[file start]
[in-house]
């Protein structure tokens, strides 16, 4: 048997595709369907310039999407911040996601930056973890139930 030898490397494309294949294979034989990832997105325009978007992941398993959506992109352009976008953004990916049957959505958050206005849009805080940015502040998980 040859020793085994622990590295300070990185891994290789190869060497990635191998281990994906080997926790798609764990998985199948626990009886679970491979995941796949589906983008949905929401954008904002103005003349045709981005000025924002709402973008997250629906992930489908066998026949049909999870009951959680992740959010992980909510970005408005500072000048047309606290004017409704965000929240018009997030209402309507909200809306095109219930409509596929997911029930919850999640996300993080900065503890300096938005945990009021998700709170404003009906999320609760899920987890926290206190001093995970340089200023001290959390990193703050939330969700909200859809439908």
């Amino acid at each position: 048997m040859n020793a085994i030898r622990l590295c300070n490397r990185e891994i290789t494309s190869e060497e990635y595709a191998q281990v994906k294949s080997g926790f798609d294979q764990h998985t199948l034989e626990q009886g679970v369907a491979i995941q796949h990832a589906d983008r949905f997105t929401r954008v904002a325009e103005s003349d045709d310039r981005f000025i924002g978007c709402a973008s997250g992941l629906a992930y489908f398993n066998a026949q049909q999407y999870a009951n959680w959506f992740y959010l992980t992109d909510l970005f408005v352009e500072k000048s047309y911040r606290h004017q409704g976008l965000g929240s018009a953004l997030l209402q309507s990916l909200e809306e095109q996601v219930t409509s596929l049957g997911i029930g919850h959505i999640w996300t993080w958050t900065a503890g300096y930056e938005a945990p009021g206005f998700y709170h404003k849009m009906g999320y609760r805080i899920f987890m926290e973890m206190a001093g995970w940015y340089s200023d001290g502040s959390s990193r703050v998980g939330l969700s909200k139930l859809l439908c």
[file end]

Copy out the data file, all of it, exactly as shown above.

[in-house]
């Protein structure tokens, strides 16, 4: 048997595709369907310039999407911040996601930056973890139930 030898490397494309294949294979034989990832997105325009978007992941398993959506992109352009976008953004990916049957959505958050206005849009805080940015502040998980 040859020793085994622990590295300070990185891994290789190869060497990635191998281990994906080997926790798609764990998985199948626990009886679970491979995941796949589906983008949905929401954008904002103005003349045709981005000025924002709402973008997250629906992930489908066998026949049909999870009951959680992740959010992980909510970005408005500072000048047309606290004017409704965000929240018009997030209402309507909200809306095109219930409509596929997911029930919850999640996300993080900065503890300096938005945990009021998700709170404003009906999320609760899920987890926290206190001093995970340089200023001290959390990193703050939330969700909200859809439908």
């Amino acid at each position: 048997m040859n020793a085994i030898r622990l590295c300070n490397r990185e891994i290789t494309s190869e060497e990635y595709a191998q281990v994906k294949s080997g926790f798609d294979q764990h998985t199948l034989e626990q009886g679970v369907a491979i995941q796949h990832a589906d983008r949905f997105t929401r954008v904002a325009e103005s003349d045709d310039r981005f000025i924002g978007c709402a973008s997250g992941l629906a992930y489908f398993n066998a026949q049909q999407y999870a009951n959680w959506f992740y959010l992980t992109d909510l970005f408005v352009e500072k000048s047309y911040r606290h004017q409704g976008l965000g929240s018009a953004l997030l209402q309507s990916l909200e809306e095109q996601v219930t409509s596929l049957g997911i029930g919850h959505i999640w996300t993080w958050t900065a503890g300096y930056e938005a945990p009021g206005f998700y709170h404003k849009m009906g999320y609760r805080i899920f987890m926290e973890m206190a001093g995970w940015y340089s200023d001290g502040s959390s990193r703050v998980g939330l969700s909200k139930l859809l439908c």